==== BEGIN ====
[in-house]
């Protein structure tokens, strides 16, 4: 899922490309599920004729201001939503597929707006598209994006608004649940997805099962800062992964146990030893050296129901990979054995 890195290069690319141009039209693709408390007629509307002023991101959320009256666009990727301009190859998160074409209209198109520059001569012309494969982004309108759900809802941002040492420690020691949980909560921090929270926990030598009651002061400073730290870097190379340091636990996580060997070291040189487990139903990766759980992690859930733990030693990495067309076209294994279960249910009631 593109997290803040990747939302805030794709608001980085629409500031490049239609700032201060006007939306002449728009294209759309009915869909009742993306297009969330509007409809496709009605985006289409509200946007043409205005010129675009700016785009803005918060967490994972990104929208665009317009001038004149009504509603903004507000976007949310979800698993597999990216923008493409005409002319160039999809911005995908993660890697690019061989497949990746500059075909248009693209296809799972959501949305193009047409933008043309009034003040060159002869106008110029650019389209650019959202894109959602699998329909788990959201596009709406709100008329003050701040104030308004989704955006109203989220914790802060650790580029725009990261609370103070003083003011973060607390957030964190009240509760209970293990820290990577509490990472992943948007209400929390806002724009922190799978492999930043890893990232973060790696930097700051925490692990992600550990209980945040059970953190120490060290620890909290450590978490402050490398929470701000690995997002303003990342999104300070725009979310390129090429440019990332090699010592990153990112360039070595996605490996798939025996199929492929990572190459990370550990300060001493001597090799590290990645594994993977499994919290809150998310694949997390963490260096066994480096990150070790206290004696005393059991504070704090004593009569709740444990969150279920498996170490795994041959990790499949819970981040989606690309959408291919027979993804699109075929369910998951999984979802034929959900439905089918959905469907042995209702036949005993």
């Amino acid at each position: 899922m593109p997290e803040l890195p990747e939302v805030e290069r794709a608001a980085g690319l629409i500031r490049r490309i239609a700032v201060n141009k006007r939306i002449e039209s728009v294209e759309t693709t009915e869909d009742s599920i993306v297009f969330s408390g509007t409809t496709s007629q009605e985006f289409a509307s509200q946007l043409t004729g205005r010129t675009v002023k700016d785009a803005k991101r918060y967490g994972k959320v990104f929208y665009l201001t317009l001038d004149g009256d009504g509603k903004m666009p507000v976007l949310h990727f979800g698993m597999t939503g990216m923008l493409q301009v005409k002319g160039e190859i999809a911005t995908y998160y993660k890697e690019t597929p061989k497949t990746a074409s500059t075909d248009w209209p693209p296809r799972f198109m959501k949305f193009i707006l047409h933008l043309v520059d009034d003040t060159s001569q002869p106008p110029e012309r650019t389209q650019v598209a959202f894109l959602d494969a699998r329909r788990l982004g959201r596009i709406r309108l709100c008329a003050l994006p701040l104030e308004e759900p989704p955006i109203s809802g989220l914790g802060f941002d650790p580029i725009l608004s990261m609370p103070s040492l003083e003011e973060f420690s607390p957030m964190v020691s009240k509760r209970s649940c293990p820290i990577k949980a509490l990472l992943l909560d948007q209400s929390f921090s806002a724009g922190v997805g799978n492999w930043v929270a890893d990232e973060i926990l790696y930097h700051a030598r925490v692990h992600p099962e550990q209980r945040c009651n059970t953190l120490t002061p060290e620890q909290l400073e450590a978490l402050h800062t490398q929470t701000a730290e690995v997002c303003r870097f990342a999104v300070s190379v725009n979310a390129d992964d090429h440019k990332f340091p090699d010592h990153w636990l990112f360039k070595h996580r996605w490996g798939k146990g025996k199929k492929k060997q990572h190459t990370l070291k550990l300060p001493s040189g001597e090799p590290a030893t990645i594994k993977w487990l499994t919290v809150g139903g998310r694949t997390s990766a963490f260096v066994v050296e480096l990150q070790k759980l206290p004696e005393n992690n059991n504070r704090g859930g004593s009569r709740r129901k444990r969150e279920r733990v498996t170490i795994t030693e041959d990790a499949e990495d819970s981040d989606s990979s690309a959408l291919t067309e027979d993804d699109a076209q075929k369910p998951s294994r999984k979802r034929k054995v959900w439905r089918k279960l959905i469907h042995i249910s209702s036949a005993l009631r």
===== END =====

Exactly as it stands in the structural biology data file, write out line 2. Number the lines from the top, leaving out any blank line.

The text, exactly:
């Protein structure tokens, strides 16, 4: 899922490309599920004729201001939503597929707006598209994006608004649940997805099962800062992964146990030893050296129901990979054995 890195290069690319141009039209693709408390007629509307002023991101959320009256666009990727301009190859998160074409209209198109520059001569012309494969982004309108759900809802941002040492420690020691949980909560921090929270926990030598009651002061400073730290870097190379340091636990996580060997070291040189487990139903990766759980992690859930733990030693990495067309076209294994279960249910009631 593109997290803040990747939302805030794709608001980085629409500031490049239609700032201060006007939306002449728009294209759309009915869909009742993306297009969330509007409809496709009605985006289409509200946007043409205005010129675009700016785009803005918060967490994972990104929208665009317009001038004149009504509603903004507000976007949310979800698993597999990216923008493409005409002319160039999809911005995908993660890697690019061989497949990746500059075909248009693209296809799972959501949305193009047409933008043309009034003040060159002869106008110029650019389209650019959202894109959602699998329909788990959201596009709406709100008329003050701040104030308004989704955006109203989220914790802060650790580029725009990261609370103070003083003011973060607390957030964190009240509760209970293990820290990577509490990472992943948007209400929390806002724009922190799978492999930043890893990232973060790696930097700051925490692990992600550990209980945040059970953190120490060290620890909290450590978490402050490398929470701000690995997002303003990342999104300070725009979310390129090429440019990332090699010592990153990112360039070595996605490996798939025996199929492929990572190459990370550990300060001493001597090799590290990645594994993977499994919290809150998310694949997390963490260096066994480096990150070790206290004696005393059991504070704090004593009569709740444990969150279920498996170490795994041959990790499949819970981040989606690309959408291919027979993804699109075929369910998951999984979802034929959900439905089918959905469907042995209702036949005993």